Coffins have been a part of burial rituals since the beginning of human civilization, and their cultural significance is profound. Today, they can even be used as a source of decorating on holidays like Halloween. Their purpose is vitally important, both as a means of interring the dead and as a cultural expression of how we acknowledge and revere those who came before us. As a symbol of death, they can often invoke morbid or ghoulish feelings, but they also act as a measure of comfort: conveying us and those we love between this life and whatever comes afterward.
Coffins have been discovered dating back to the very earliest civilizations. The ancient Egyptians used sarcophagi to inter their pharaohs, while the Greeks would often bury their dead in clay urns. Stone coffins appeared in Europe during the rise of Christianity, gradually giving way to wooden and metal coffins commonly used today. Japan used round barrel-shaped coffins during the same period, often made of wood as well. In 19th century America, many coffins were mass produced, and thus often adopted a rectangular shape rather than the "wide at the shoulders, narrow at the feet" design of earlier cultures. Funeral directors at the time also began referring to coffins as "caskets," as a way of reducing the negative connotations associated with them. The sealed coffin attained perfection in the early 1940s, allowing the body within to remain free from decay for decades or longer.
A coffin's original significance was likely a practical one: by holding a corpse within sealed walls, it could help prevent the spread of decay and disease. In some cultures, it could also hold gifts and belongings, which the occupant could use in whatever afterlife his society believed in. The position of the corpse in a coffin may give clues to the culture's feelings about death: the "eternal slumber" notion adopted by modern Western cultures is contrasted by cultures where the body is placed in a sitting or fetal position. The surface of the coffin could be decorated with hieroglyphics or religious symbols, signifying either the culture's particular beliefs, or some aspect of life which was important to the occupant. Because ancient coffins could help preserve their contents, they are an invaluable archaeological tool in deducing how a given culture lived and what many of their spiritual practices entailed.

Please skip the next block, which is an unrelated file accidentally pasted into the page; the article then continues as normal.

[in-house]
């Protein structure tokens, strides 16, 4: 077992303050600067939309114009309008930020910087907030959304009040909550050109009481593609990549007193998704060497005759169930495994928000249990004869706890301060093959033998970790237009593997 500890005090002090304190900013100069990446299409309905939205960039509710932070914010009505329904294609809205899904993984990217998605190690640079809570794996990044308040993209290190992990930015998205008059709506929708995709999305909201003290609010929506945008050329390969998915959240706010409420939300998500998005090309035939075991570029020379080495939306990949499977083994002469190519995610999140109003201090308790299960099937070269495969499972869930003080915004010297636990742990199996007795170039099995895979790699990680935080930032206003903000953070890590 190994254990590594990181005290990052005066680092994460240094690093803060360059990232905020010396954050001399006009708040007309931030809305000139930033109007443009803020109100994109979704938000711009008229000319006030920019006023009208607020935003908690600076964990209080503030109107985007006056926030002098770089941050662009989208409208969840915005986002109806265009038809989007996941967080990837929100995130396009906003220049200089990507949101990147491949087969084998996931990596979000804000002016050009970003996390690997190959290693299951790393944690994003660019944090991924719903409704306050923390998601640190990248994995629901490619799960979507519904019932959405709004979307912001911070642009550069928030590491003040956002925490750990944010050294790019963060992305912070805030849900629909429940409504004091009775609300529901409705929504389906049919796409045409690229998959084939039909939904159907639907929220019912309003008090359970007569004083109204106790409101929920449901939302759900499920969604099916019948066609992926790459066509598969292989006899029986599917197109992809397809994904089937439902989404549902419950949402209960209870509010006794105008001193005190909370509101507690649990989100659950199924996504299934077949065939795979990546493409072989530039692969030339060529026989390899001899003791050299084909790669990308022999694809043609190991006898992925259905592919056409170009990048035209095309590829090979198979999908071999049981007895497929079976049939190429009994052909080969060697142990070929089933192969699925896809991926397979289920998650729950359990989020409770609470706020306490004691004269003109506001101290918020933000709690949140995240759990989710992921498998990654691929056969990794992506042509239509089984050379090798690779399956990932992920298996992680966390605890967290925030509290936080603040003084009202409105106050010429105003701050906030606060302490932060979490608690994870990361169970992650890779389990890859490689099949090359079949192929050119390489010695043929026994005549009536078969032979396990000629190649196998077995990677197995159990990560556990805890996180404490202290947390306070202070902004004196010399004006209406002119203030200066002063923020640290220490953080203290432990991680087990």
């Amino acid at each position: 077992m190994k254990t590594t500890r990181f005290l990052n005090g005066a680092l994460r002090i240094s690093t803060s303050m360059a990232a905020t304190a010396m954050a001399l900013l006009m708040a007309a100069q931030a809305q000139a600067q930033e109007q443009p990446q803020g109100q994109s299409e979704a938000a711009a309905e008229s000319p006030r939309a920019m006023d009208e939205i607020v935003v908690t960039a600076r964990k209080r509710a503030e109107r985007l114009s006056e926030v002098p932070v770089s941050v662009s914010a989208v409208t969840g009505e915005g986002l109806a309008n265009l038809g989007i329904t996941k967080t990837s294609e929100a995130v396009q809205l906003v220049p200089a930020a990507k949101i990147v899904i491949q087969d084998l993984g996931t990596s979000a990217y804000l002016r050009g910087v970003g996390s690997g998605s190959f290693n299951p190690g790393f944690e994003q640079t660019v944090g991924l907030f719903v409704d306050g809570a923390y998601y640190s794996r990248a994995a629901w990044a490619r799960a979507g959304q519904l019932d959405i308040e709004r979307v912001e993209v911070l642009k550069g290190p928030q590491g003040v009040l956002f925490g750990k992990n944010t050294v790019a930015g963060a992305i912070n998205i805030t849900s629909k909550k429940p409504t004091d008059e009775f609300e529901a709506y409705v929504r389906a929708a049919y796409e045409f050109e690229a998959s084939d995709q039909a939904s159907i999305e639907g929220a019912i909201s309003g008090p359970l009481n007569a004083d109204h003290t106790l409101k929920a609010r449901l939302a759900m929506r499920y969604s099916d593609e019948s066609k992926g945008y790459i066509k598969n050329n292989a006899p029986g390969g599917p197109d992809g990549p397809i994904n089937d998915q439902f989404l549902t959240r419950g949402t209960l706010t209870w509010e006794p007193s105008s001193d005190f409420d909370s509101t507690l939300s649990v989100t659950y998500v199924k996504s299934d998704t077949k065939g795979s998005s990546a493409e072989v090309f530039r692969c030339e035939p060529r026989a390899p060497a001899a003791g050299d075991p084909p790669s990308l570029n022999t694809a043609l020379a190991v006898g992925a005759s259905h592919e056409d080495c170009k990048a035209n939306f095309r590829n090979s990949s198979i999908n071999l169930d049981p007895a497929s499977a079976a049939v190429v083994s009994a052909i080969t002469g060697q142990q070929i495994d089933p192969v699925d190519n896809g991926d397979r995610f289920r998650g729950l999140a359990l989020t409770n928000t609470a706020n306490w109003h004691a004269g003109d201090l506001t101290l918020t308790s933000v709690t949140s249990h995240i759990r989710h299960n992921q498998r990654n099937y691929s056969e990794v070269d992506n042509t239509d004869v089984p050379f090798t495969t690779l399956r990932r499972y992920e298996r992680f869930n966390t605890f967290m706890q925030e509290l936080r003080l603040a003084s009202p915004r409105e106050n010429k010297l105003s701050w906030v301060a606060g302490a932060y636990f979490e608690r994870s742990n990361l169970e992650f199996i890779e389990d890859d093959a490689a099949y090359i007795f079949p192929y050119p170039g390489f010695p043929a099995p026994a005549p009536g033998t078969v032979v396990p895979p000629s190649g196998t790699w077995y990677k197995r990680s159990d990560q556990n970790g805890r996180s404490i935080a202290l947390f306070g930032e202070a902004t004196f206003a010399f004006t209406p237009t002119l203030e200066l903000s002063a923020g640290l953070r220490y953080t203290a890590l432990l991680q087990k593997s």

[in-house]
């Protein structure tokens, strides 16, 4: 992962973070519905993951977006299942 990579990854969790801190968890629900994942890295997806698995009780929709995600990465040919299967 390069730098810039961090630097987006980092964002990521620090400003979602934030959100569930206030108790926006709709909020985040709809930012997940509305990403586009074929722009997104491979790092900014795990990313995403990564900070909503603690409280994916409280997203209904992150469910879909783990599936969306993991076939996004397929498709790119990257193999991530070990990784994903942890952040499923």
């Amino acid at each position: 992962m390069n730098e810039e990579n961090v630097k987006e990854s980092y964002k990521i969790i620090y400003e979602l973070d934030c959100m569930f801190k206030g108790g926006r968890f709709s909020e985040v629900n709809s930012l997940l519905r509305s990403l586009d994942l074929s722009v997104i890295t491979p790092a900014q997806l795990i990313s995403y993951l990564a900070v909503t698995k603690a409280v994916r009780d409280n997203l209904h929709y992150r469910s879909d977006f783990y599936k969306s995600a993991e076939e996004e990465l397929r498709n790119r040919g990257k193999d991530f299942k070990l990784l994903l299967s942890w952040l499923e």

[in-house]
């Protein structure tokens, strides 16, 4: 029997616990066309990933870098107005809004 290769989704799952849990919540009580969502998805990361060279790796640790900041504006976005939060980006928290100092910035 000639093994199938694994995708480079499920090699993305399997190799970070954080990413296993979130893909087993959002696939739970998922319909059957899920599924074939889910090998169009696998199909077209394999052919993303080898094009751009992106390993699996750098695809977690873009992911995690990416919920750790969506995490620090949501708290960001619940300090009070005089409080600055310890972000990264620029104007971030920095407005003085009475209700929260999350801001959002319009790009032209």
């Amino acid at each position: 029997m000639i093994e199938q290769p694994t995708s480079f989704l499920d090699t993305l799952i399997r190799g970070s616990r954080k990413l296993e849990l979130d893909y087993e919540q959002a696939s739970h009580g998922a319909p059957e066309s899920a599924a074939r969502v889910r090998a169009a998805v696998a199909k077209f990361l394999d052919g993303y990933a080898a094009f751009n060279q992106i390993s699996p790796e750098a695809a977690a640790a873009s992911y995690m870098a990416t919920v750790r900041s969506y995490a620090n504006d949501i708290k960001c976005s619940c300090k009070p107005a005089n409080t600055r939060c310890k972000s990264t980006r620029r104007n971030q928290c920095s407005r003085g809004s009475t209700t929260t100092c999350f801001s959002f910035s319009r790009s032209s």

Modern coffins are often made of steel, though coffins made of polished wood are common as well. The primary selling point of steel is preservation, keeping the corpse free not only from decay, but from carrion vermin as well. They can be mass produced on assembly lines, very similar to the way cars are produced. The engineering is such that the seal between top and bottom is airtight: capable of being opened for display at funerals and then shut up tight once the body is interred. The outside can be painted to suit the buyer's tastes, and coffin makers have noted that popular casket colors seem to roughly parallel those of current automobiles.
Wooden coffins are not always as durable as metal coffins, but they can be more useful in other situations. Most notably, they work well when the occupant wishes to be cremated. (Sometimes cheaper materials such as cardboard or pressboard are used to cremate a body, with a more elaborate facade used at the funeral.) Wooden coffins are also perceived as more ecologically friendly, especially those made of bamboo or similar lightweight materials. They can be rendered airtight the way steel coffins can, though rarely as completely. Indeed, in some cases, they allow for cleaner decomposition, since bacteria can pass through wood more easily and thus remove noxious decompositional discharge more readily.
Along with headstones, coffins have now been ingrained in popular culture as symbols of death and decay. The iconic figure of Count Dracula is forever associated with rising out of his coffin, while the Goth subculture has embraced it as a key part of its visual iconography. Coffin nails are said to have supernatural powers in some religions, and suburbanites decorate their lawns or homes with replicas on Halloween. The image serves to remind us of our own mortality, and thus to celebrate life as a precious and finite thing.